There is a special joy for me, too, in watching Madhuri flirt with a cross-dressing woman in “Didi tera devar deewaana”. There is not a whole lot of expression of female queerness in Hindi films, and I relish such subtexts wherever I find them. (Some day I will do a post about all the marvelous instances of cross-dressing women I have seen in Hindi movies.) Whether intentional or not (I tend to give filmmakers more credit for awareness of plausibly deniable interpretations than some), these expressions are meaningful and compelling, and not just for me for whom they are merely interesting, but that much more for queer desi women, for whom they may be vital. Fun, and socially significant; the stuff of fantasies and food for the brain - the song is satisfying to both feminist analytical serious carla and lesbian horn-dog carla.
I often say that I have an unaccountable soft spot for Salman Khan, but it isn't really unaccountable at all; it owes everything to Hum aapke hain koun...! Salman Khan was just plain cute in those days; his gentle eyes held such appealing guilelessness and sincerity. There is no swagger here, only sweetness. And while he wasn't exactly a 98-pound weakling, Khan had not yet bulked up to the extent he would in the following decade or two, and even had a rather dancerly grace to him, as evident in “Pehla pehla pyaar hai.”
I've read about how Hum aapke hain koun...! influenced fashions – not to mention the wedding industry. I can only imagine how seductive its colors and the grandness of its festivity would be, how compelling it might be to reproduce its scale of joy for those who have the means. And boy, would you need the means. Part of the Hum aapke hain koun...! fantasy is the escapism of a world where money is no object; where homes are enormous enough to house dozens of guests, where laddoos pile shoulder-high.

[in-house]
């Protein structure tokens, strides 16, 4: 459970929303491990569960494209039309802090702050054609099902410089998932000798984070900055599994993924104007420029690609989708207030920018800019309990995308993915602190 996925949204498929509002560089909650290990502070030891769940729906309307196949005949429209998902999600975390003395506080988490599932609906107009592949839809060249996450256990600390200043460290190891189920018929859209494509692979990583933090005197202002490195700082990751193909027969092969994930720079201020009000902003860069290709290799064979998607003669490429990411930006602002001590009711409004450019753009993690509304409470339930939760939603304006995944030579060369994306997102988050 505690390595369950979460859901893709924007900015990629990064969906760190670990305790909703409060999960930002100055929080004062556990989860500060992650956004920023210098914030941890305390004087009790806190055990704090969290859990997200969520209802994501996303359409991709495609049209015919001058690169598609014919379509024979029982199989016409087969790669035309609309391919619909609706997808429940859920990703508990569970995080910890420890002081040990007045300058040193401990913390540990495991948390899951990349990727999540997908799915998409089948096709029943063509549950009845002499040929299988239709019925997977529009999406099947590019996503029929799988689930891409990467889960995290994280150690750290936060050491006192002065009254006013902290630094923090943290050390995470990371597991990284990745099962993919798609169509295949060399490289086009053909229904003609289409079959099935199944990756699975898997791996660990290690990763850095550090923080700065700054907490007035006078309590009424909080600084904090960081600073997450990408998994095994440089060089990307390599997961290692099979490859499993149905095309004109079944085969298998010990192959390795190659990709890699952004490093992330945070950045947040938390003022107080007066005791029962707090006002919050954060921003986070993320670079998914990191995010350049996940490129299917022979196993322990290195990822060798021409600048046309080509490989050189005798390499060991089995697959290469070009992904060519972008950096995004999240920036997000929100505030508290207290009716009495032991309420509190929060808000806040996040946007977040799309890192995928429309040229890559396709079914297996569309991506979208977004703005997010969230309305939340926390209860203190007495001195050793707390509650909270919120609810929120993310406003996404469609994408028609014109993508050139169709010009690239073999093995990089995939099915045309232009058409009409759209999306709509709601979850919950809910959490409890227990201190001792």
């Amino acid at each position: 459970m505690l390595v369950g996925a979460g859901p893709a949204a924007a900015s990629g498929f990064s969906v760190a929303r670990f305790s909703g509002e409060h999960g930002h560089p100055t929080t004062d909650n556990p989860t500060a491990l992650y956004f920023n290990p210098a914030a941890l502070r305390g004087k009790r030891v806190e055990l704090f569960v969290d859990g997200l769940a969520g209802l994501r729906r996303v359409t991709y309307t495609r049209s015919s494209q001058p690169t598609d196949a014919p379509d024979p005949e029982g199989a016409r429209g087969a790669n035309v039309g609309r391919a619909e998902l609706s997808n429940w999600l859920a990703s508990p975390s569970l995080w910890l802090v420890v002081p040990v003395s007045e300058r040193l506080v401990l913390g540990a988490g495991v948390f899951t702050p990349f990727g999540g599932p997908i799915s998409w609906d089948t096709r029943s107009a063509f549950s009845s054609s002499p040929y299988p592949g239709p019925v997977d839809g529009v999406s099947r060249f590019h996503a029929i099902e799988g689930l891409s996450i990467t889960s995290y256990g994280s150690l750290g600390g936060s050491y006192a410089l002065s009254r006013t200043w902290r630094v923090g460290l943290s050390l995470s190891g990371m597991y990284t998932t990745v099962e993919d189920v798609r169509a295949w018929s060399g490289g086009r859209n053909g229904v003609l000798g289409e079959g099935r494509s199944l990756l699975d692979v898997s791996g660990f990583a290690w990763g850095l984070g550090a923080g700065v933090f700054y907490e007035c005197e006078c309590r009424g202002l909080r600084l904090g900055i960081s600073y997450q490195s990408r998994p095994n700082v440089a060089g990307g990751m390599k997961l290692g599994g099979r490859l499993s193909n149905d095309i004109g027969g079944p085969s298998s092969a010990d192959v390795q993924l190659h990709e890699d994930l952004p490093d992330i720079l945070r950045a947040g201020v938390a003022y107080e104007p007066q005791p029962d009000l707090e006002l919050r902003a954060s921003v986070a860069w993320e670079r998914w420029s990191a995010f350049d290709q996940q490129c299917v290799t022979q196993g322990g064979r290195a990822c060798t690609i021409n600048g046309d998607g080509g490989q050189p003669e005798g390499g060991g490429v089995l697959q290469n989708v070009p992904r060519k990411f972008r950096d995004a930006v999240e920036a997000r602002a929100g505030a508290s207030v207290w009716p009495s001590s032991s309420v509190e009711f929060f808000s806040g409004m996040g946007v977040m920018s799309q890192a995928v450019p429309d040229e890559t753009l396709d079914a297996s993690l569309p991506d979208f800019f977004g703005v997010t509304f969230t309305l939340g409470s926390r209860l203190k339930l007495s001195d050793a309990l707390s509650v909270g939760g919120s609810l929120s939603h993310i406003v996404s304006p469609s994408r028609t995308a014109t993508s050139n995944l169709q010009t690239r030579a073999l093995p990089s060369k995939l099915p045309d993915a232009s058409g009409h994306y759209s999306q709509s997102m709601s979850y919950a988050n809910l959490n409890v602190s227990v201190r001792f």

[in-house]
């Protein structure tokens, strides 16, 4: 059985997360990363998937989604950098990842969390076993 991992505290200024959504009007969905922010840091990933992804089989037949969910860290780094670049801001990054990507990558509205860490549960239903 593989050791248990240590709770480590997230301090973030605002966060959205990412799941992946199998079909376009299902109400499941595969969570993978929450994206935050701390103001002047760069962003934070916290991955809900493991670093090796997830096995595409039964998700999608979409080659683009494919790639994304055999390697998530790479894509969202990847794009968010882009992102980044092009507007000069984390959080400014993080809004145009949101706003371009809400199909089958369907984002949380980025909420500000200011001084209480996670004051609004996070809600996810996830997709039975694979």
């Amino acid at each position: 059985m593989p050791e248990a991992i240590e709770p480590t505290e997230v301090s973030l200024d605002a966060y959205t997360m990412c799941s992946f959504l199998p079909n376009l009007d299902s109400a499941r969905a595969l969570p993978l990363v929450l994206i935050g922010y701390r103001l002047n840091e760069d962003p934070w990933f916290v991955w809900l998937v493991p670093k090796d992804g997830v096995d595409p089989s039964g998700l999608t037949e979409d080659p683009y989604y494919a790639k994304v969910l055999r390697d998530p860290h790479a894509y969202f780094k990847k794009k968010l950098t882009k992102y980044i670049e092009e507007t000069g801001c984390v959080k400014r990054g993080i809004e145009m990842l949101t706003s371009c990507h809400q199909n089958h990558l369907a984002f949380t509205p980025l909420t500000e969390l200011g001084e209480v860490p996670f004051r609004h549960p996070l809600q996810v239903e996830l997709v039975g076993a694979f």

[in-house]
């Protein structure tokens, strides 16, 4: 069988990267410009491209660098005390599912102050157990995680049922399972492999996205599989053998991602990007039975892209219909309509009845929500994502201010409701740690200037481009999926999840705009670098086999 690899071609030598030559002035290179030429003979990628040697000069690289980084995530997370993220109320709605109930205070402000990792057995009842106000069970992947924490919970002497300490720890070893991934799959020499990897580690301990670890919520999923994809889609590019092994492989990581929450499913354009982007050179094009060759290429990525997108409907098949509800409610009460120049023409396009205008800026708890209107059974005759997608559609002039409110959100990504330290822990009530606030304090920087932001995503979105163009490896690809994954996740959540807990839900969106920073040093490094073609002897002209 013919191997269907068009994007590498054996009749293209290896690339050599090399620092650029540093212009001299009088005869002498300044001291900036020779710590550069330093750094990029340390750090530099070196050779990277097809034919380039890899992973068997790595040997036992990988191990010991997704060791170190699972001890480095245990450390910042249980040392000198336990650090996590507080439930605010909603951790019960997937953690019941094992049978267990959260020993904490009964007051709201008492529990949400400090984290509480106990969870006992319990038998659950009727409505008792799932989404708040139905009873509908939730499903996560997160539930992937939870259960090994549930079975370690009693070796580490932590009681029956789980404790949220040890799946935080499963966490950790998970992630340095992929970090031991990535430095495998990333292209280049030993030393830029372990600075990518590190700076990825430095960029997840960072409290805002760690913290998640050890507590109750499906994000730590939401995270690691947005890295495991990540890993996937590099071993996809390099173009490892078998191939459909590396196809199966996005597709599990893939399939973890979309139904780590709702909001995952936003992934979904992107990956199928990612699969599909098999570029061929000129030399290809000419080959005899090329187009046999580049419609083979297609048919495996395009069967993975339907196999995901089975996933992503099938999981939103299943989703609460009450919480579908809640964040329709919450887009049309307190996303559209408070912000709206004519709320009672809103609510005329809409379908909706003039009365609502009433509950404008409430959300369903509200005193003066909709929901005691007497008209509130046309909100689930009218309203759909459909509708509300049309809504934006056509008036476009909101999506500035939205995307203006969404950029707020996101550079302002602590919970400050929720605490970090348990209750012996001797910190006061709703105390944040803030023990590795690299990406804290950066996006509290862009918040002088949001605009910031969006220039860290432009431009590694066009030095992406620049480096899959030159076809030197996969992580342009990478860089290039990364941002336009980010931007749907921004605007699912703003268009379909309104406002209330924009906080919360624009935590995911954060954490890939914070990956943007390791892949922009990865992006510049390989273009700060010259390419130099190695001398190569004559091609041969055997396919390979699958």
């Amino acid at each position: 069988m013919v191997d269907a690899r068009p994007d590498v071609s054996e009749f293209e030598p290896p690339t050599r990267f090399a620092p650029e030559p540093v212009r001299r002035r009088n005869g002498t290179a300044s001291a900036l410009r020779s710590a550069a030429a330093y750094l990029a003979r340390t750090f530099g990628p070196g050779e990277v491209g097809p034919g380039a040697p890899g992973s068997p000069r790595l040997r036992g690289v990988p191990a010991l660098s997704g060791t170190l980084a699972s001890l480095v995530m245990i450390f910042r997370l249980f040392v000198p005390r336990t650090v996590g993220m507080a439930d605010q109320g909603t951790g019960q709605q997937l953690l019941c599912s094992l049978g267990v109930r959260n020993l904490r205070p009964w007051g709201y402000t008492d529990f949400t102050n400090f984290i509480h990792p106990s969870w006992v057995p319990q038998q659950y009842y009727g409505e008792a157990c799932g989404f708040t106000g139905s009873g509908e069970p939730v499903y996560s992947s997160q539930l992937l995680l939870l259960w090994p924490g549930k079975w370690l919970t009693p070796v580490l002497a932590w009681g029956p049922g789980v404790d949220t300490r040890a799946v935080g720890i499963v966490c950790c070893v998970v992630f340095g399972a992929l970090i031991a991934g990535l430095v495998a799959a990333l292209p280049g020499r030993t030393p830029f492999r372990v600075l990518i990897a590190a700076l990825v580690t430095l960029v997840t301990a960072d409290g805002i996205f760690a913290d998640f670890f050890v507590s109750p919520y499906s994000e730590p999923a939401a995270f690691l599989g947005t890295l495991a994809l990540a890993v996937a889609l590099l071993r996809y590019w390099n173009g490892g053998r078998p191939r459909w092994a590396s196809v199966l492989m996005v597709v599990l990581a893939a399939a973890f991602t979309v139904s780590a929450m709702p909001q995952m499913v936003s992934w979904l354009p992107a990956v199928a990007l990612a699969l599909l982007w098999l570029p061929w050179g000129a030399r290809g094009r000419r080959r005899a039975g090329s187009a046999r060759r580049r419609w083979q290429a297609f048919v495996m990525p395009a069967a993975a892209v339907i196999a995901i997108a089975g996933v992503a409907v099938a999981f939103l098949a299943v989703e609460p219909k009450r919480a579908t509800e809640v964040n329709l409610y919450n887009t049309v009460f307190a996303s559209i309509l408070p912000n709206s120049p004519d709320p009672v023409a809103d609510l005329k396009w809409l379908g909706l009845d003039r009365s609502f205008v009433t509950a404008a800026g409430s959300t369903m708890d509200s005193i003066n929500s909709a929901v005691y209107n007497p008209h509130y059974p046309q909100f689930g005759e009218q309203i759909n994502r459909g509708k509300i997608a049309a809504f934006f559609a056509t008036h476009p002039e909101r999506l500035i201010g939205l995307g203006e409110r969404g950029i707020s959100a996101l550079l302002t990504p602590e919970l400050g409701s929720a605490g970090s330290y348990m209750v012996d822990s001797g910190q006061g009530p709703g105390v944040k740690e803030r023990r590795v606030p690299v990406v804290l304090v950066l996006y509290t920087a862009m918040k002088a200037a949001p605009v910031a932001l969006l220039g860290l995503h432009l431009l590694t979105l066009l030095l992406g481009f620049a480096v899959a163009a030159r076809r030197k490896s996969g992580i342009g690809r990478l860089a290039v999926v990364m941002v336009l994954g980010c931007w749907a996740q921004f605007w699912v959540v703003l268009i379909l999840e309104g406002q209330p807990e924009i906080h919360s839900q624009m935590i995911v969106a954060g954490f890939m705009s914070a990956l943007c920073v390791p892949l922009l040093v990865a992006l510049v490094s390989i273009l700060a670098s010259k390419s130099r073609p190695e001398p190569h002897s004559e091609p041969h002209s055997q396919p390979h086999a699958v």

And so when a little plot does develop, finally, in the film's last act, it is resolved on the same sort of fantastical terms, by an act of God delivered via the instrument of a sentient dog, that heals an injured family and returns the briefly faltered quotient of joy to appropriate, cloyingly overwhelming levels. If you surrender to the aesthetic, roll with its many varieties of WTFery, and let the waves of its superficiality and sweetness bouy you along, Hum aapke hain koun...! is a fun ride. To critique it is to take it far more seriously than it warrants (except, arguably, as a cultural phenomenon, which I leave to people who understand its context and influence far better than I); better just to enjoy what is enjoyable about it. In most aspects, Hum aapke hain koun...! may have little more nutritional value than candy. But you know what? I really like candy, and I can eat a whole lot of it before I've had enough.